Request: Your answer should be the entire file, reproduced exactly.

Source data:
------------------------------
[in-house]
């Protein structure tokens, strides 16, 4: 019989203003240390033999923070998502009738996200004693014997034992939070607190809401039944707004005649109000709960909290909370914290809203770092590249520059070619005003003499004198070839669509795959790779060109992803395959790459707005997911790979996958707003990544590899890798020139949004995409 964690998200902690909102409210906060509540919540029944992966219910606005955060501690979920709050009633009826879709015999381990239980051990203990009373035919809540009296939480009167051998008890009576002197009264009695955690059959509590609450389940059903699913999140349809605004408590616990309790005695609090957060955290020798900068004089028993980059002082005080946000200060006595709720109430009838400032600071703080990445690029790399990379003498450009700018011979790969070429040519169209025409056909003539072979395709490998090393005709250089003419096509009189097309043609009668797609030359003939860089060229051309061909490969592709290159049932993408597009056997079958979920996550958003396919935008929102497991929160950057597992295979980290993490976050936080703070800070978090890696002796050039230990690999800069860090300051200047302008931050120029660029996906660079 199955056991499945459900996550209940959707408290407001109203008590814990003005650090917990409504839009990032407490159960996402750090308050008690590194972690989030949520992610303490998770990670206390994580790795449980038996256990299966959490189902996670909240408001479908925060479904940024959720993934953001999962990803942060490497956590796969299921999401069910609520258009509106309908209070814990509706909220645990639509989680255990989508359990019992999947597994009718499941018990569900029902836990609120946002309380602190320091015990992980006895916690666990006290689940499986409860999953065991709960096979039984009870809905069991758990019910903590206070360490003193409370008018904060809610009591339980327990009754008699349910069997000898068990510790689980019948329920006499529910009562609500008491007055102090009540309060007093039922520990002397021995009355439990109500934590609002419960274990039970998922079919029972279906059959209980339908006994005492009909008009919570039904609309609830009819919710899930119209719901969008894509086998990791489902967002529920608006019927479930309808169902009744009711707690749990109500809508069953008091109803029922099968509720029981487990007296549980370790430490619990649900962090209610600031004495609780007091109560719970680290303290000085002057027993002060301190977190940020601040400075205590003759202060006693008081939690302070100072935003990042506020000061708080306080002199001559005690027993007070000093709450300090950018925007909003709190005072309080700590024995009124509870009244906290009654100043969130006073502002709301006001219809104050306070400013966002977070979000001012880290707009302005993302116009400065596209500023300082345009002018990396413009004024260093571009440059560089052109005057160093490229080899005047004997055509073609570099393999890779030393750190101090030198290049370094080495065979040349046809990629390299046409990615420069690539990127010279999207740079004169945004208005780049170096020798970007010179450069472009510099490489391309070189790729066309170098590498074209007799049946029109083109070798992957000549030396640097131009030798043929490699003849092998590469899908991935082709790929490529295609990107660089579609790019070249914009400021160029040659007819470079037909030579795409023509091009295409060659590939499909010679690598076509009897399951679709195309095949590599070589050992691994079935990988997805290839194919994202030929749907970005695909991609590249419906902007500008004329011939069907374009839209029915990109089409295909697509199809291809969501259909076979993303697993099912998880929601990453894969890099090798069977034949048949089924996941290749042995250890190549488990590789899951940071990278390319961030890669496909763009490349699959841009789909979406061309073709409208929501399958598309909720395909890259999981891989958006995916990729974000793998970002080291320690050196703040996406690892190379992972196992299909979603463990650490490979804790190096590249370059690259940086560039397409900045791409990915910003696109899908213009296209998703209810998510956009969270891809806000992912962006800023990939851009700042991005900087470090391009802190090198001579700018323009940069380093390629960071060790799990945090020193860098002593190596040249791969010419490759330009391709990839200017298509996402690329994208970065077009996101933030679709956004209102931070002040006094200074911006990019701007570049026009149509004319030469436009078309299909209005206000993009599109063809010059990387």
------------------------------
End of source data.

[in-house]
């Protein structure tokens, strides 16, 4: 019989203003240390033999923070998502009738996200004693014997034992939070607190809401039944707004005649109000709960909290909370914290809203770092590249520059070619005003003499004198070839669509795959790779060109992803395959790459707005997911790979996958707003990544590899890798020139949004995409 964690998200902690909102409210906060509540919540029944992966219910606005955060501690979920709050009633009826879709015999381990239980051990203990009373035919809540009296939480009167051998008890009576002197009264009695955690059959509590609450389940059903699913999140349809605004408590616990309790005695609090957060955290020798900068004089028993980059002082005080946000200060006595709720109430009838400032600071703080990445690029790399990379003498450009700018011979790969070429040519169209025409056909003539072979395709490998090393005709250089003419096509009189097309043609009668797609030359003939860089060229051309061909490969592709290159049932993408597009056997079958979920996550958003396919935008929102497991929160950057597992295979980290993490976050936080703070800070978090890696002796050039230990690999800069860090300051200047302008931050120029660029996906660079 199955056991499945459900996550209940959707408290407001109203008590814990003005650090917990409504839009990032407490159960996402750090308050008690590194972690989030949520992610303490998770990670206390994580790795449980038996256990299966959490189902996670909240408001479908925060479904940024959720993934953001999962990803942060490497956590796969299921999401069910609520258009509106309908209070814990509706909220645990639509989680255990989508359990019992999947597994009718499941018990569900029902836990609120946002309380602190320091015990992980006895916690666990006290689940499986409860999953065991709960096979039984009870809905069991758990019910903590206070360490003193409370008018904060809610009591339980327990009754008699349910069997000898068990510790689980019948329920006499529910009562609500008491007055102090009540309060007093039922520990002397021995009355439990109500934590609002419960274990039970998922079919029972279906059959209980339908006994005492009909008009919570039904609309609830009819919710899930119209719901969008894509086998990791489902967002529920608006019927479930309808169902009744009711707690749990109500809508069953008091109803029922099968509720029981487990007296549980370790430490619990649900962090209610600031004495609780007091109560719970680290303290000085002057027993002060301190977190940020601040400075205590003759202060006693008081939690302070100072935003990042506020000061708080306080002199001559005690027993007070000093709450300090950018925007909003709190005072309080700590024995009124509870009244906290009654100043969130006073502002709301006001219809104050306070400013966002977070979000001012880290707009302005993302116009400065596209500023300082345009002018990396413009004024260093571009440059560089052109005057160093490229080899005047004997055509073609570099393999890779030393750190101090030198290049370094080495065979040349046809990629390299046409990615420069690539990127010279999207740079004169945004208005780049170096020798970007010179450069472009510099490489391309070189790729066309170098590498074209007799049946029109083109070798992957000549030396640097131009030798043929490699003849092998590469899908991935082709790929490529295609990107660089579609790019070249914009400021160029040659007819470079037909030579795409023509091009295409060659590939499909010679690598076509009897399951679709195309095949590599070589050992691994079935990988997805290839194919994202030929749907970005695909991609590249419906902007500008004329011939069907374009839209029915990109089409295909697509199809291809969501259909076979993303697993099912998880929601990453894969890099090798069977034949048949089924996941290749042995250890190549488990590789899951940071990278390319961030890669496909763009490349699959841009789909979406061309073709409208929501399958598309909720395909890259999981891989958006995916990729974000793998970002080291320690050196703040996406690892190379992972196992299909979603463990650490490979804790190096590249370059690259940086560039397409900045791409990915910003696109899908213009296209998703209810998510956009969270891809806000992912962006800023990939851009700042991005900087470090391009802190090198001579700018323009940069380093390629960071060790799990945090020193860098002593190596040249791969010419490759330009391709990839200017298509996402690329994208970065077009996101933030679709956004209102931070002040006094200074911006990019701007570049026009149509004319030469436009078309299909209005206000993009599109063809010059990387």